All that changed when we opened the GLBT History Museum in 2011. With more donations of objects coming in and with our own curators and curators from other museums eager to use the collection, the time had come to put these materials on an equal footing with the archives.
Cataloguing Our Art & Artifacts
As the first project registrar for the Art and Artifacts Collection, I have worked with a team of trained volunteers to fully document our holdings. We are looking forward to making a searchable catalog with detailed records of our collection available online.
Our museum and archives are in two different locations, but they serve a single mission: promoting knowledge of the LGBTQ past. We’re committed to bringing their activities together using innovative approaches. Highlighting our Art and Artifacts Collection is one of the key ways we will be doing this, with the new digital environment offering the prospect of increased public accessibility.
Our objective is to close the gap between formal research and informal education by making our full holdings of fine and graphic arts, photographs, memorabilia, costumes and other objects accessible to the widest public. You will be able to visit the museum to see actual objects selected for exhibition — or visit the online catalog from anywhere in the world to explore our holdings in all their complexity.
You can help the GLBT Historical Society make the Art and Artifacts Collection more accessible by supporting “Illuminating Artifacts: Preserving Our Material Culture,” the campaign marking our 33rd anniversary. To learn more and make a donation, click here.
Ramon Silvestre is the collections and exhibitions registrar for the GLBT Historical Society.
The latest in the GLBT Historical Society’s monthly “Fighting Back” series exploring contemporary queer issues in a historical context, “Queers and the Class Divide” will offer a conversation about intersections between LGBTQ politics and growing class divisions locally and nationally. A panel of historians, veteran organizers and younger activists will discuss the history of economic inequality in the Bay Area and United States, the impact of wealth and poverty on LGBTQ community and politics, and how this history can help inform today’s resistance movements.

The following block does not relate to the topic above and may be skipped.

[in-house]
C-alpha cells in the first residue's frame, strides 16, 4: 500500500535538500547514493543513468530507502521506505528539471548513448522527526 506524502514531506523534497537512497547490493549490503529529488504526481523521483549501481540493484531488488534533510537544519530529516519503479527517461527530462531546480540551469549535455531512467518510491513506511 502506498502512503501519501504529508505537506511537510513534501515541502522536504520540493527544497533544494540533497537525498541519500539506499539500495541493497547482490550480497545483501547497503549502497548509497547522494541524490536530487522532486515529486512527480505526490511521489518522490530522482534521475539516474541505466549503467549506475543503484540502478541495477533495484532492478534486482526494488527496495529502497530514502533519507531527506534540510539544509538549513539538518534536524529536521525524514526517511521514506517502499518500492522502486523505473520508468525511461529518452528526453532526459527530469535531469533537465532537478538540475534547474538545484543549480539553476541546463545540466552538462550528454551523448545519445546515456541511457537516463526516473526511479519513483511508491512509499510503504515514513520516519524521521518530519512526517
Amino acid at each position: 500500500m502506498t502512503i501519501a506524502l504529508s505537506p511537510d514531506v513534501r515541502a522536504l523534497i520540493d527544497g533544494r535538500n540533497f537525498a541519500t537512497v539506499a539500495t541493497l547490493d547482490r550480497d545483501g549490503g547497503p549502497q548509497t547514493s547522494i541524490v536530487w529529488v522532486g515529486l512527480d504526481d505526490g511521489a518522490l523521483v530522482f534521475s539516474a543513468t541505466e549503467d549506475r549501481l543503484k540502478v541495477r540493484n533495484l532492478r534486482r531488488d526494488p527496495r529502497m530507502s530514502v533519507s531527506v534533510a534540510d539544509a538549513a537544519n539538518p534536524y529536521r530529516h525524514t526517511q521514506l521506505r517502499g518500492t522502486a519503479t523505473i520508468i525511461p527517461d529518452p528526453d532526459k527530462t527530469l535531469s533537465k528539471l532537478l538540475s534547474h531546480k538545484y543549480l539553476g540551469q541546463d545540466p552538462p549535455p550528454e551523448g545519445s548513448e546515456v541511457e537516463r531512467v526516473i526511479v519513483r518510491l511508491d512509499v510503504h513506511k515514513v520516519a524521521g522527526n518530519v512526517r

Thursday, April 12
The GLBT History Museum
Historian Amy Sueyoshi will discuss her new book, Discriminating Sex: White Leisure and the Making of the American “Oriental” (University of Illinois Press, 2018). While San Francisco at the turn of the 20th century perturbed religious conservatives who saw it as a “moral cesspool,” it also developed a reputation as a city that tolerated a wide range of gender and sexual expression and that cultivated easy race relations. Yet all was not love and joy in this “wide-open town.” Discriminating Sex reveals how increasing gender and sexual freedoms for white people directly created the archetypal “Oriental” — geisha, prostitute, homosexual and martyr all rolled into one.